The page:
Another close brush with death

Contrast view of coronary arteries before and after stents
At left: my Left Anterior Descending coronary artery, before stents. Vessel is shown by contrast material; multiple occlusions as high as 90 percent are visible. At right: same artery with 3 stents, (indicated by marker lines alongside artery) restoring blood flow

To be honest, my doctor wasn’t that helpful. I had a bad experience with a statin drug; he couldn’t suggest any alternative. But for one checkup he was not available so I got his assistant. She listened carefully, outlined different kinds of statins and got me on one that doesn’t seem to have awful side effects. Based on my symptoms, she also suggested a calcium scan for my heart.

The heart is a muscle; it isn’t supposed to have deposits of calcium in it. But arterial plaque has calcium in it, making for a simple and cheap test using an ordinary CAT scanner. It was only a hundred bucks, not covered by insurance. I went in.

A calcium score above 400 indicates “extensive plaque burden”. My score of 1,325 for the Left Anterior Descending artery was… concerning. I met with the PA again. She called for a coronary perfusion scan coupled with a stress test. The results of that test confirmed the calcium scan.

Bridge Out SignCould it wait until the end of the semester to address? Well, no. Actually, the choice was between meeting the cardiologist this week for a procedure next week, and just doing the procedure this week. The cardiologist’s nurse advised just going ahead with the procedure. There was no “snooze” button.

The procedure itself was fascinating, and carefully-chosen drugs allowed me to recall every detail, only with a sense of detachment, as if it had happened to someone else whom I’d read about in a magazine article. I could see the flow stopped by occlusions. I could see it improve in real time, as the stents were inserted.

Some takeaways: My exercise habit is probably responsible for the fact that I saw a cardiologist and not a coroner. Even though the intensity of exercise had declined sharply, I had kept doing it every day. This kept blood flowing.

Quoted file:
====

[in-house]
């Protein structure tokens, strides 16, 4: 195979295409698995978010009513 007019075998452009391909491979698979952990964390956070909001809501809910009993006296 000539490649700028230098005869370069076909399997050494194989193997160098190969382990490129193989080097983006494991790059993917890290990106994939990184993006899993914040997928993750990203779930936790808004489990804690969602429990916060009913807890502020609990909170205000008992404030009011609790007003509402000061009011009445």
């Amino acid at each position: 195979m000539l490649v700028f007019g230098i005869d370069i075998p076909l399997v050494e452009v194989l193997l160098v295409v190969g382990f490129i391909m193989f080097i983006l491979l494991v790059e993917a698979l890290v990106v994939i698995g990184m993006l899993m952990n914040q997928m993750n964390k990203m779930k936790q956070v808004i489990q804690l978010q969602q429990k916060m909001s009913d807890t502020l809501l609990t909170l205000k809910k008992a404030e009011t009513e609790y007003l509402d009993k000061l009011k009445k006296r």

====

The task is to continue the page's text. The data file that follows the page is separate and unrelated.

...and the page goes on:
I have tendinitis in my left elbow. Often, the entire arm hurt, quite severely.  Coupled with lack of energy, shortness of breath, and sudden dizzyness, was the signal that prompted me to ask the sympathetic PA for a deeper investigation. Now, only my elbow hurts. Not my whole arm.

Because I’m on Plavix now, I can’t take ibuprofen, which is the only medication that really helped with my chronic pain. That’s a trade-off. After 25 years however, I have many strategies for dealing with pain. This is familiar territory, don’t worry.

I’m gonna have to find a new doctor. Unless I can just keep seeing his assistant. She’s a better ‘doctor’ than he’ll ever be.

I do not yet have a dramatic improvement in energy, but it’s only been two days. In earlier times, this would have been a bypass operation with six months of recovery.  I’m going back to work on Monday. Once the semester is over, I’m gonna take an actual two weeks off. Spend some time at the senior activity center.

What did I mean by “Another” brush with death? Well this post is already getting long, but it’s been an eventful couple of decades, and I’ve got to go for a walk.


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Older technology guy with photography and history background